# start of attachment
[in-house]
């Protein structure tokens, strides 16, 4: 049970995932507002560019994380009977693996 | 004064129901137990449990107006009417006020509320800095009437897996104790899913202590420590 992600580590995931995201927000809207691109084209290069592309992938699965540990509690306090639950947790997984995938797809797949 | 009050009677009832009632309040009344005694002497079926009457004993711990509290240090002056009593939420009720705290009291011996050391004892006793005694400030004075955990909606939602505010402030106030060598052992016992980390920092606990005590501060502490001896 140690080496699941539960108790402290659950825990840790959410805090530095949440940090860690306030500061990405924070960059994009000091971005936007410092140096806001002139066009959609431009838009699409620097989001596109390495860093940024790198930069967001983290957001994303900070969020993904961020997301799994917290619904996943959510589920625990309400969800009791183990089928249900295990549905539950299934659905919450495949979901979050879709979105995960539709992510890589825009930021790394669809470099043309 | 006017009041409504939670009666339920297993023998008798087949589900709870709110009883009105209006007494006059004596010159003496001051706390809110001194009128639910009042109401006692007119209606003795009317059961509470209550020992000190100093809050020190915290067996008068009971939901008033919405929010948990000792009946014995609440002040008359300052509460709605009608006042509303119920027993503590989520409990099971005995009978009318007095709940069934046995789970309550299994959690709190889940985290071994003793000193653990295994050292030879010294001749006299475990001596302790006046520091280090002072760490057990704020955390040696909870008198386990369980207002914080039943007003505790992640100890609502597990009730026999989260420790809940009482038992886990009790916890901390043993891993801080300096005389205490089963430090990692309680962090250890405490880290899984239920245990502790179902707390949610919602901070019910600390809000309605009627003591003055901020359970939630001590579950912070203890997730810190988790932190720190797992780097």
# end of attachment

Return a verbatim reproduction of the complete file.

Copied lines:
[in-house]
């Protein structure tokens, strides 16, 4: 049970995932507002560019994380009977693996 | 004064129901137990449990107006009417006020509320800095009437897996104790899913202590420590 992600580590995931995201927000809207691109084209290069592309992938699965540990509690306090639950947790997984995938797809797949 | 009050009677009832009632309040009344005694002497079926009457004993711990509290240090002056009593939420009720705290009291011996050391004892006793005694400030004075955990909606939602505010402030106030060598052992016992980390920092606990005590501060502490001896 140690080496699941539960108790402290659950825990840790959410805090530095949440940090860690306030500061990405924070960059994009000091971005936007410092140096806001002139066009959609431009838009699409620097989001596109390495860093940024790198930069967001983290957001994303900070969020993904961020997301799994917290619904996943959510589920625990309400969800009791183990089928249900295990549905539950299934659905919450495949979901979050879709979105995960539709992510890589825009930021790394669809470099043309 | 006017009041409504939670009666339920297993023998008798087949589900709870709110009883009105209006007494006059004596010159003496001051706390809110001194009128639910009042109401006692007119209606003795009317059961509470209550020992000190100093809050020190915290067996008068009971939901008033919405929010948990000792009946014995609440002040008359300052509460709605009608006042509303119920027993503590989520409990099971005995009978009318007095709940069934046995789970309550299994959690709190889940985290071994003793000193653990295994050292030879010294001749006299475990001596302790006046520091280090002072760490057990704020955390040696909870008198386990369980207002914080039943007003505790992640100890609502597990009730026999989260420790809940009482038992886990009790916890901390043993891993801080300096005389205490089963430090990692309680962090250890405490880290899984239920245990502790179902707390949610919602901070019910600390809000309605009627003591003055901020359970939630001590579950912070203890997730810190988790932190720190797992780097």